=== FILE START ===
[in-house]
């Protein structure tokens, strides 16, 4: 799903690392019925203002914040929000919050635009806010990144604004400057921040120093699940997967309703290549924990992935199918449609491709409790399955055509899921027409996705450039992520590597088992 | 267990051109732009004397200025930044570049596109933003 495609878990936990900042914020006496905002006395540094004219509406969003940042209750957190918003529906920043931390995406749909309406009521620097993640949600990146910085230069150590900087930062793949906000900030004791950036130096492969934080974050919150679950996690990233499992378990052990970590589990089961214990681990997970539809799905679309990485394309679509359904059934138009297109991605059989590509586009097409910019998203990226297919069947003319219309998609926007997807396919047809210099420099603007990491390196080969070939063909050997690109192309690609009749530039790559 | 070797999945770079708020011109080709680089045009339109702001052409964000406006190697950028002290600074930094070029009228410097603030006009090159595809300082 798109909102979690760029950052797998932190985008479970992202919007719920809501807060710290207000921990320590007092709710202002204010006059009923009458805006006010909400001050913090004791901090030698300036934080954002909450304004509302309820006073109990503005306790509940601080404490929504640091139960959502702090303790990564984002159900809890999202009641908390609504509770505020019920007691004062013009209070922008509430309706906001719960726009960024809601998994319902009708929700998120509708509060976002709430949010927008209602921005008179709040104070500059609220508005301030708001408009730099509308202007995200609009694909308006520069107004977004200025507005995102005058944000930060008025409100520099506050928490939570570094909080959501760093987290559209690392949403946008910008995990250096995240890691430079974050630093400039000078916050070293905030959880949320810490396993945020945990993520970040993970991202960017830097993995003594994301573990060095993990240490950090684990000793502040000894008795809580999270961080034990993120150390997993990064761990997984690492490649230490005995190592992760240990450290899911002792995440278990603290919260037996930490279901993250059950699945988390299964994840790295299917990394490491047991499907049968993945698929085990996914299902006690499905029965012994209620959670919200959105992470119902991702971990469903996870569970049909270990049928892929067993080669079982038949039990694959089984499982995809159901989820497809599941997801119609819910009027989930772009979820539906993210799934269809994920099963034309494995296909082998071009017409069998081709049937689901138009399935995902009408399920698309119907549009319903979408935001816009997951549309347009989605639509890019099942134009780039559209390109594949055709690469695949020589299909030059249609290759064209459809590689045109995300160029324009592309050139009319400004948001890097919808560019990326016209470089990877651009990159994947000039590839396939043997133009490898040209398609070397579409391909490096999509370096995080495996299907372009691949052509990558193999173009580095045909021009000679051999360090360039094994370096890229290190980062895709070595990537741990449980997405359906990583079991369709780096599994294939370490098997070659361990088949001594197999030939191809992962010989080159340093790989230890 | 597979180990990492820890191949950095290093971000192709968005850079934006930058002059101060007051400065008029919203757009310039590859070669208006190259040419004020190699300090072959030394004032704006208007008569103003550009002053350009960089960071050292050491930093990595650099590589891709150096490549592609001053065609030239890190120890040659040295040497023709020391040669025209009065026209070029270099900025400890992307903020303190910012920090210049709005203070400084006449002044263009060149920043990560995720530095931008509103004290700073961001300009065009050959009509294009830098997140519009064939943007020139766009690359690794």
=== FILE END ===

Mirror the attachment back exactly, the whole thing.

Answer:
[in-house]
């Protein structure tokens, strides 16, 4: 799903690392019925203002914040929000919050635009806010990144604004400057921040120093699940997967309703290549924990992935199918449609491709409790399955055509899921027409996705450039992520590597088992 | 267990051109732009004397200025930044570049596109933003 495609878990936990900042914020006496905002006395540094004219509406969003940042209750957190918003529906920043931390995406749909309406009521620097993640949600990146910085230069150590900087930062793949906000900030004791950036130096492969934080974050919150679950996690990233499992378990052990970590589990089961214990681990997970539809799905679309990485394309679509359904059934138009297109991605059989590509586009097409910019998203990226297919069947003319219309998609926007997807396919047809210099420099603007990491390196080969070939063909050997690109192309690609009749530039790559 | 070797999945770079708020011109080709680089045009339109702001052409964000406006190697950028002290600074930094070029009228410097603030006009090159595809300082 798109909102979690760029950052797998932190985008479970992202919007719920809501807060710290207000921990320590007092709710202002204010006059009923009458805006006010909400001050913090004791901090030698300036934080954002909450304004509302309820006073109990503005306790509940601080404490929504640091139960959502702090303790990564984002159900809890999202009641908390609504509770505020019920007691004062013009209070922008509430309706906001719960726009960024809601998994319902009708929700998120509708509060976002709430949010927008209602921005008179709040104070500059609220508005301030708001408009730099509308202007995200609009694909308006520069107004977004200025507005995102005058944000930060008025409100520099506050928490939570570094909080959501760093987290559209690392949403946008910008995990250096995240890691430079974050630093400039000078916050070293905030959880949320810490396993945020945990993520970040993970991202960017830097993995003594994301573990060095993990240490950090684990000793502040000894008795809580999270961080034990993120150390997993990064761990997984690492490649230490005995190592992760240990450290899911002792995440278990603290919260037996930490279901993250059950699945988390299964994840790295299917990394490491047991499907049968993945698929085990996914299902006690499905029965012994209620959670919200959105992470119902991702971990469903996870569970049909270990049928892929067993080669079982038949039990694959089984499982995809159901989820497809599941997801119609819910009027989930772009979820539906993210799934269809994920099963034309494995296909082998071009017409069998081709049937689901138009399935995902009408399920698309119907549009319903979408935001816009997951549309347009989605639509890019099942134009780039559209390109594949055709690469695949020589299909030059249609290759064209459809590689045109995300160029324009592309050139009319400004948001890097919808560019990326016209470089990877651009990159994947000039590839396939043997133009490898040209398609070397579409391909490096999509370096995080495996299907372009691949052509990558193999173009580095045909021009000679051999360090360039094994370096890229290190980062895709070595990537741990449980997405359906990583079991369709780096599994294939370490098997070659361990088949001594197999030939191809992962010989080159340093790989230890 | 597979180990990492820890191949950095290093971000192709968005850079934006930058002059101060007051400065008029919203757009310039590859070669208006190259040419004020190699300090072959030394004032704006208007008569103003550009002053350009960089960071050292050491930093990595650099590589891709150096490549592609001053065609030239890190120890040659040295040497023709020391040669025209009065026209070029270099900025400890992307903020303190910012920090210049709005203070400084006449002044263009060149920043990560995720530095931008509103004290700073961001300009065009050959009509294009830098997140519009064939943007020139766009690359690794």